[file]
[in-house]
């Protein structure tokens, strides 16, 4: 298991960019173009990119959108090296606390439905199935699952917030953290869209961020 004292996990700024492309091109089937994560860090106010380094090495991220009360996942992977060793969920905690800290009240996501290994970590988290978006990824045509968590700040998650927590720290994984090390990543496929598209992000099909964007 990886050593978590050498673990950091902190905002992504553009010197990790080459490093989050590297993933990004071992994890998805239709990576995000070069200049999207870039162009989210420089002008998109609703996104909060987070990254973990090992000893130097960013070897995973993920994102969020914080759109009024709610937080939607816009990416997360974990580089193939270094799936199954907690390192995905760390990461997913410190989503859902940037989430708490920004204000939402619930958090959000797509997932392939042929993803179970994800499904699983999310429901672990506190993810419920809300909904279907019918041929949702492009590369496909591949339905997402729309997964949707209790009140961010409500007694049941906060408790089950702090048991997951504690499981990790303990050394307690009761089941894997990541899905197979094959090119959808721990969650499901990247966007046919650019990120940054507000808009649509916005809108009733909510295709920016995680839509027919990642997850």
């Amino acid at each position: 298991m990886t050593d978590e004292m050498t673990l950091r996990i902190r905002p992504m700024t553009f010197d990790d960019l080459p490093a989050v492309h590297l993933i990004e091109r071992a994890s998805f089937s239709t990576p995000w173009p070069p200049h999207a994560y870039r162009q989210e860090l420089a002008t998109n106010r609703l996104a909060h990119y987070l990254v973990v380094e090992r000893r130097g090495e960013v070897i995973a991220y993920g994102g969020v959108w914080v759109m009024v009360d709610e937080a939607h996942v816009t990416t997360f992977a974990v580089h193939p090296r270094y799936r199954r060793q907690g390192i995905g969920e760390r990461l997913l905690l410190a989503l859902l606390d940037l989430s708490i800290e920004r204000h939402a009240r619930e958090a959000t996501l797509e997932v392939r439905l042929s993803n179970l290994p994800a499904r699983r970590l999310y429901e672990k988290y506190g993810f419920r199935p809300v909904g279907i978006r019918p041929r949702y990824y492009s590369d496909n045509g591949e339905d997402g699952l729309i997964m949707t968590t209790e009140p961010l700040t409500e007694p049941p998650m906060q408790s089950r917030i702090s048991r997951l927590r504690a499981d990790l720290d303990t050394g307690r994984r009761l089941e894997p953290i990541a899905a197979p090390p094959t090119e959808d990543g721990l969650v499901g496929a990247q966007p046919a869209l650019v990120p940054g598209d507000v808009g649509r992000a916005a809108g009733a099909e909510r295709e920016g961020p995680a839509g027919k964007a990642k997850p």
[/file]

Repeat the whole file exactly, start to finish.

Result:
[in-house]
């Protein structure tokens, strides 16, 4: 298991960019173009990119959108090296606390439905199935699952917030953290869209961020 004292996990700024492309091109089937994560860090106010380094090495991220009360996942992977060793969920905690800290009240996501290994970590988290978006990824045509968590700040998650927590720290994984090390990543496929598209992000099909964007 990886050593978590050498673990950091902190905002992504553009010197990790080459490093989050590297993933990004071992994890998805239709990576995000070069200049999207870039162009989210420089002008998109609703996104909060987070990254973990090992000893130097960013070897995973993920994102969020914080759109009024709610937080939607816009990416997360974990580089193939270094799936199954907690390192995905760390990461997913410190989503859902940037989430708490920004204000939402619930958090959000797509997932392939042929993803179970994800499904699983999310429901672990506190993810419920809300909904279907019918041929949702492009590369496909591949339905997402729309997964949707209790009140961010409500007694049941906060408790089950702090048991997951504690499981990790303990050394307690009761089941894997990541899905197979094959090119959808721990969650499901990247966007046919650019990120940054507000808009649509916005809108009733909510295709920016995680839509027919990642997850």
């Amino acid at each position: 298991m990886t050593d978590e004292m050498t673990l950091r996990i902190r905002p992504m700024t553009f010197d990790d960019l080459p490093a989050v492309h590297l993933i990004e091109r071992a994890s998805f089937s239709t990576p995000w173009p070069p200049h999207a994560y870039r162009q989210e860090l420089a002008t998109n106010r609703l996104a909060h990119y987070l990254v973990v380094e090992r000893r130097g090495e960013v070897i995973a991220y993920g994102g969020v959108w914080v759109m009024v009360d709610e937080a939607h996942v816009t990416t997360f992977a974990v580089h193939p090296r270094y799936r199954r060793q907690g390192i995905g969920e760390r990461l997913l905690l410190a989503l859902l606390d940037l989430s708490i800290e920004r204000h939402a009240r619930e958090a959000t996501l797509e997932v392939r439905l042929s993803n179970l290994p994800a499904r699983r970590l999310y429901e672990k988290y506190g993810f419920r199935p809300v909904g279907i978006r019918p041929r949702y990824y492009s590369d496909n045509g591949e339905d997402g699952l729309i997964m949707t968590t209790e009140p961010l700040t409500e007694p049941p998650m906060q408790s089950r917030i702090s048991r997951l927590r504690a499981d990790l720290d303990t050394g307690r994984r009761l089941e894997p953290i990541a899905a197979p090390p094959t090119e959808d990543g721990l969650v499901g496929a990247q966007p046919a869209l650019v990120p940054g598209d507000v808009g649509r992000a916005a809108g009733a099909e909510r295709e920016g961020p995680a839509g027919k964007a990642k997850p």